Conscious Choice cover

From the press release: In this ground-breaking new history of early America, historian Robert Zimmerman not only exposes the lie behind The New York Times 1619 Project that falsely claims slavery is central to the history of the United States, he also provides profound lessons about the nature of human societies, lessons important for Americans today as well as for all future settlers on Mars and elsewhere in space.

 
Conscious Choice: The origins of slavery in America and why it matters today and for our future in outer space, is a riveting page-turning story that documents how slavery slowly became pervasive in the southern British colonies of North America, colonies founded by a people and culture that not only did not allow slavery but in every way were hostile to the practice.  
Conscious Choice does more however. In telling the tragic history of the Virginia colony and the rise of slavery there, Zimmerman lays out the proper path for creating healthy societies in places like the Moon and Mars.

 

“Zimmerman’s ground-breaking history provides every future generation the basic framework for establishing new societies on other worlds. We would be wise to heed what he says.” —Robert Zubrin, founder of founder of the Mars Society.

 

Available everywhere for $3.99 (before discount) at Amazon, Barnes & Noble, and all ebook vendors, or direct from the ebook publisher, ebookit. And if you buy it from ebookit you don't support the big tech companies and I get a bigger cut much sooner.


New technology for future missions to Venus

Link here. The article begins by focusing on new hardened computer chips that can survive the harsh conditions of the Venusian surface, then moves to discussing our state of knowledge of the Earth’s sister planet, and the possibilities of future missions.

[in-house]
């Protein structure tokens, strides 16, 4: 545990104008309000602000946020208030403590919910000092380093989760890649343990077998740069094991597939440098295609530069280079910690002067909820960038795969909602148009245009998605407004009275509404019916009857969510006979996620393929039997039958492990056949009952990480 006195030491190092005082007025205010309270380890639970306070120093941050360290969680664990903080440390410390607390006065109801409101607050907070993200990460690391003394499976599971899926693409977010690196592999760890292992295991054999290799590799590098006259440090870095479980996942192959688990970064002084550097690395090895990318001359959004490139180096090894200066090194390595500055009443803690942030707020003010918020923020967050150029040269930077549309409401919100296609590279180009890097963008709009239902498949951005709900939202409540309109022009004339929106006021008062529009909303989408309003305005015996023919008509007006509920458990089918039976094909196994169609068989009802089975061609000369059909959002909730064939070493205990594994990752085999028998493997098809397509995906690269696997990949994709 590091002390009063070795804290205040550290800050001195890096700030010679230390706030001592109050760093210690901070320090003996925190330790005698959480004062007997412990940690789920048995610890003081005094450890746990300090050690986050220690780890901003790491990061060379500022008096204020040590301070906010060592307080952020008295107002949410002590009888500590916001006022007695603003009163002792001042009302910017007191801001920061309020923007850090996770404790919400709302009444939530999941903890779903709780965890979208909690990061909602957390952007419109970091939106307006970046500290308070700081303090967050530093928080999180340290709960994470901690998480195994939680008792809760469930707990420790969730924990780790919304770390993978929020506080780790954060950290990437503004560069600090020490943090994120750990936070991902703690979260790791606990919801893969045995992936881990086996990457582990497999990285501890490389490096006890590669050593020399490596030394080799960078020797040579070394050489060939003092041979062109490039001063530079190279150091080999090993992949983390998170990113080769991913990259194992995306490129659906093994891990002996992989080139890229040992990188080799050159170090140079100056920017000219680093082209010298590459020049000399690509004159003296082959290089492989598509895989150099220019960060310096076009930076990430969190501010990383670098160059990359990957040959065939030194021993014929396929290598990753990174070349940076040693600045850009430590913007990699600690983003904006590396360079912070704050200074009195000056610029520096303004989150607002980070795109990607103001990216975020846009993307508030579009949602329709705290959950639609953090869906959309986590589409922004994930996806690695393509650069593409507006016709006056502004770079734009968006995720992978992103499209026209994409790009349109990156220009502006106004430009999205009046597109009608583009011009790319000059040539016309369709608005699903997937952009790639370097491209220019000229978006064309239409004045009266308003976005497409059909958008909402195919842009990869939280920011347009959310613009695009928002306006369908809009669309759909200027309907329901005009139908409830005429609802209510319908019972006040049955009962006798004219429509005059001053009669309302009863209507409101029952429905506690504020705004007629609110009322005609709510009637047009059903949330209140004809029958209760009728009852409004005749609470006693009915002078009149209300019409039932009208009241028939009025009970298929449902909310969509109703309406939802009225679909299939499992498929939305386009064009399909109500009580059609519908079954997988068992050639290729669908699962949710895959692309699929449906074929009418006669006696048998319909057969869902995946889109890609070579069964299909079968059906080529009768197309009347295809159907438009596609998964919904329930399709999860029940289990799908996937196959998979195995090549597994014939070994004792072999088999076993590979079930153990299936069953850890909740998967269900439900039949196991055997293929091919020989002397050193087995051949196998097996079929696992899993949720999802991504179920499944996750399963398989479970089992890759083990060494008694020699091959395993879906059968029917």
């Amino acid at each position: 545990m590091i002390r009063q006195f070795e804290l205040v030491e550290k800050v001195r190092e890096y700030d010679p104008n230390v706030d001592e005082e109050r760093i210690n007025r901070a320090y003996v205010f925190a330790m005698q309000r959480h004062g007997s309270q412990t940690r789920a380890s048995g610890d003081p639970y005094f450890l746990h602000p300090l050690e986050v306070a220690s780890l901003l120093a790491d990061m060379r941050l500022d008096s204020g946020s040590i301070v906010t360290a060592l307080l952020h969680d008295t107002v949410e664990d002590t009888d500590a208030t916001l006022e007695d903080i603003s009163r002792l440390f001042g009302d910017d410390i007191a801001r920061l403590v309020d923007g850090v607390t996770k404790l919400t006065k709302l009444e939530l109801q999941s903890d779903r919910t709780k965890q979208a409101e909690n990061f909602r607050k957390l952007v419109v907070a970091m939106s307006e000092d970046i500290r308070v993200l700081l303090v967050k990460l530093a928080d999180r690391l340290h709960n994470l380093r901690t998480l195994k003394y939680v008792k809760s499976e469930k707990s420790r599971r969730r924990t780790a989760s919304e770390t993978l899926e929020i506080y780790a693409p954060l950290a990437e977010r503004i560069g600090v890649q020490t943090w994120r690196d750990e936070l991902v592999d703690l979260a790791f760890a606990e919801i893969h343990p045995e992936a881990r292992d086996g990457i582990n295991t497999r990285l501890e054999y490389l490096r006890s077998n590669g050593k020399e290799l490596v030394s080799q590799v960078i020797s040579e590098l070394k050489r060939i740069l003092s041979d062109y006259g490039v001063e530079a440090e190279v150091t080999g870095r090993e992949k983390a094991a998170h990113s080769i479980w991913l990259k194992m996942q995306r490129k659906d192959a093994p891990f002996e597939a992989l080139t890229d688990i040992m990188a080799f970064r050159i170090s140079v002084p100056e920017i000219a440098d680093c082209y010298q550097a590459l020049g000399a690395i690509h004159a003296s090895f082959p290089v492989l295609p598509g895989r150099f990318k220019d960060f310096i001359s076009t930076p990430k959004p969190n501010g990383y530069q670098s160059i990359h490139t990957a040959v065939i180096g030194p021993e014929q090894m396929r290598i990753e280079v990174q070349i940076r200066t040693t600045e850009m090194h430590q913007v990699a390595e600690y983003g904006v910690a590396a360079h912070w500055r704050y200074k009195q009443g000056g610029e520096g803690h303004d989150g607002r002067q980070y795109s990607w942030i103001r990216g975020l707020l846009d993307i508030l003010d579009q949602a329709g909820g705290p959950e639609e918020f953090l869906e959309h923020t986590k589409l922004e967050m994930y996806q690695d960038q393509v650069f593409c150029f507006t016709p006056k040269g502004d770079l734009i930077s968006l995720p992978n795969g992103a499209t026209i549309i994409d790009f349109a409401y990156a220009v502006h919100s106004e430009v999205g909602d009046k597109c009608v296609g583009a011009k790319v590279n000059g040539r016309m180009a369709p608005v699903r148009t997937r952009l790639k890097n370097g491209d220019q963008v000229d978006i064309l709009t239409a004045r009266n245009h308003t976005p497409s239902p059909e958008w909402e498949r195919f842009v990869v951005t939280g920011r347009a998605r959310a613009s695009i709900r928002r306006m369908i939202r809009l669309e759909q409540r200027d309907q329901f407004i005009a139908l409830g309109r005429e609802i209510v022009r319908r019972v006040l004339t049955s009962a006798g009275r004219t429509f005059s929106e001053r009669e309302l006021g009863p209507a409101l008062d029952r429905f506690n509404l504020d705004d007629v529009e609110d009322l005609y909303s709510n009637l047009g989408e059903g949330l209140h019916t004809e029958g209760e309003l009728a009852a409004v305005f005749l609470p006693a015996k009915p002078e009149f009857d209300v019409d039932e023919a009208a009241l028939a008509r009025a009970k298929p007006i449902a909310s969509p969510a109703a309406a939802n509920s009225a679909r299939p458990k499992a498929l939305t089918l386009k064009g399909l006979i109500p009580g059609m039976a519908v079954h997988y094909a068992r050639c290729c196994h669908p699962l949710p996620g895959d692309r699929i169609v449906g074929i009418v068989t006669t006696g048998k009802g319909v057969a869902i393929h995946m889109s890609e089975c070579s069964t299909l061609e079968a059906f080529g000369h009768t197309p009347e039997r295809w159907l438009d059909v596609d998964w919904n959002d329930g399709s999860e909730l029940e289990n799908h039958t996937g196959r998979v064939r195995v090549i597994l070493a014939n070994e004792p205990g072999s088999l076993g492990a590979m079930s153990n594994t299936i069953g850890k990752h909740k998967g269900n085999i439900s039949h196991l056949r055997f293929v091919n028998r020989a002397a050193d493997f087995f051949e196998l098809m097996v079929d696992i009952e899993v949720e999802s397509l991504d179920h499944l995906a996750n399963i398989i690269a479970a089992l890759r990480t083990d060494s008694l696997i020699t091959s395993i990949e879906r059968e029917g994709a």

The article is definitely worth reading, but it tends I think to exaggerate how close the technology might be for building landers and rovers that can survive for long periods on Venus. This paragraph, describing the hardened chip that survived a simulated Venus environment for 60 days, highlights this:

A modern silicon chip can contain 7 billion transistors; each of the chips running in the Venus chamber has 175. Neudeck also uses an old-school transistor design, long since abandoned in conventional microelectronics. It’s basically a hyperexpensive, obtuse pocket calculator. But a pocket calculator running on Venus could be valuable indeed. “This is already the complexity of many of the early scientific missions flown back in the ’60s and ’70s,” Neudeck says, and more powerful than the chips on Apollo flight computers. “You really can do science.”

Exploring Venus is essential and necessary for us to truly understand how planets form and evolve. Developing technology that can survive that harsh environment is equally necessary, as it will make all future space exploration easier and more capable. This engineering work appears to be taking the first steps in this direction.

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